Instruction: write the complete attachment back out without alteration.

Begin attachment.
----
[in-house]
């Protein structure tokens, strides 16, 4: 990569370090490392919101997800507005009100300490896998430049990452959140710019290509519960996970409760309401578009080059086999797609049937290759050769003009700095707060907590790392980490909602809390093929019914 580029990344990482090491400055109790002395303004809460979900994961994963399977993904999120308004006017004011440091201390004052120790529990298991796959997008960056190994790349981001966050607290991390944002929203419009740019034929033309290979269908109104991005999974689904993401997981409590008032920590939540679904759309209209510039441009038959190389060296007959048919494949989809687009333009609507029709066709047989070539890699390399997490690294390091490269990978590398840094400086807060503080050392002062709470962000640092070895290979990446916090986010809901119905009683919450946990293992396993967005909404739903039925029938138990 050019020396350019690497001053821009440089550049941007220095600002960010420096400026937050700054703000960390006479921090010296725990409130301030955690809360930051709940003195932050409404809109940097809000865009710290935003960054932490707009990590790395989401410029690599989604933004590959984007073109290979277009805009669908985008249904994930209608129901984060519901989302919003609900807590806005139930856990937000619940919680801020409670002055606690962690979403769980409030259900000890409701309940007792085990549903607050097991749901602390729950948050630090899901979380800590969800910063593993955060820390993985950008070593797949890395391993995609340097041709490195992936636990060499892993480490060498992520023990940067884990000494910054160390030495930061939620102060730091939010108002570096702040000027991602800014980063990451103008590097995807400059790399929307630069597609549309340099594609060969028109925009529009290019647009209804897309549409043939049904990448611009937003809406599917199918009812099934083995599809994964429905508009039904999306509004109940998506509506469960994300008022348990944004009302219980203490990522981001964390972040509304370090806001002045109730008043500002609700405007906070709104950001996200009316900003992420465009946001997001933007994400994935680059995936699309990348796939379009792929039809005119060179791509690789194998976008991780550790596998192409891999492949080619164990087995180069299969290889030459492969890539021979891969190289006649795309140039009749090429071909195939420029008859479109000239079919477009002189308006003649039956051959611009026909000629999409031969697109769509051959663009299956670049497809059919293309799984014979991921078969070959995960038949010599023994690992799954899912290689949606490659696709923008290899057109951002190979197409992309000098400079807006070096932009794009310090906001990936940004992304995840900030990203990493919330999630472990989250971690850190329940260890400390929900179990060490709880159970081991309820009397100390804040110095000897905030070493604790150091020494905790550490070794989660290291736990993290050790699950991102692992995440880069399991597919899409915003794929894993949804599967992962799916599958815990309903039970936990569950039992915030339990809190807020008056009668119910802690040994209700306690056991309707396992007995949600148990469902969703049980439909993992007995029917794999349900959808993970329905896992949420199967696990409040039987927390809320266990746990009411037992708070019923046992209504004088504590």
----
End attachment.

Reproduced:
[in-house]
């Protein structure tokens, strides 16, 4: 990569370090490392919101997800507005009100300490896998430049990452959140710019290509519960996970409760309401578009080059086999797609049937290759050769003009700095707060907590790392980490909602809390093929019914 580029990344990482090491400055109790002395303004809460979900994961994963399977993904999120308004006017004011440091201390004052120790529990298991796959997008960056190994790349981001966050607290991390944002929203419009740019034929033309290979269908109104991005999974689904993401997981409590008032920590939540679904759309209209510039441009038959190389060296007959048919494949989809687009333009609507029709066709047989070539890699390399997490690294390091490269990978590398840094400086807060503080050392002062709470962000640092070895290979990446916090986010809901119905009683919450946990293992396993967005909404739903039925029938138990 050019020396350019690497001053821009440089550049941007220095600002960010420096400026937050700054703000960390006479921090010296725990409130301030955690809360930051709940003195932050409404809109940097809000865009710290935003960054932490707009990590790395989401410029690599989604933004590959984007073109290979277009805009669908985008249904994930209608129901984060519901989302919003609900807590806005139930856990937000619940919680801020409670002055606690962690979403769980409030259900000890409701309940007792085990549903607050097991749901602390729950948050630090899901979380800590969800910063593993955060820390993985950008070593797949890395391993995609340097041709490195992936636990060499892993480490060498992520023990940067884990000494910054160390030495930061939620102060730091939010108002570096702040000027991602800014980063990451103008590097995807400059790399929307630069597609549309340099594609060969028109925009529009290019647009209804897309549409043939049904990448611009937003809406599917199918009812099934083995599809994964429905508009039904999306509004109940998506509506469960994300008022348990944004009302219980203490990522981001964390972040509304370090806001002045109730008043500002609700405007906070709104950001996200009316900003992420465009946001997001933007994400994935680059995936699309990348796939379009792929039809005119060179791509690789194998976008991780550790596998192409891999492949080619164990087995180069299969290889030459492969890539021979891969190289006649795309140039009749090429071909195939420029008859479109000239079919477009002189308006003649039956051959611009026909000629999409031969697109769509051959663009299956670049497809059919293309799984014979991921078969070959995960038949010599023994690992799954899912290689949606490659696709923008290899057109951002190979197409992309000098400079807006070096932009794009310090906001990936940004992304995840900030990203990493919330999630472990989250971690850190329940260890400390929900179990060490709880159970081991309820009397100390804040110095000897905030070493604790150091020494905790550490070794989660290291736990993290050790699950991102692992995440880069399991597919899409915003794929894993949804599967992962799916599958815990309903039970936990569950039992915030339990809190807020008056009668119910802690040994209700306690056991309707396992007995949600148990469902969703049980439909993992007995029917794999349900959808993970329905896992949420199967696990409040039987927390809320266990746990009411037992708070019923046992209504004088504590």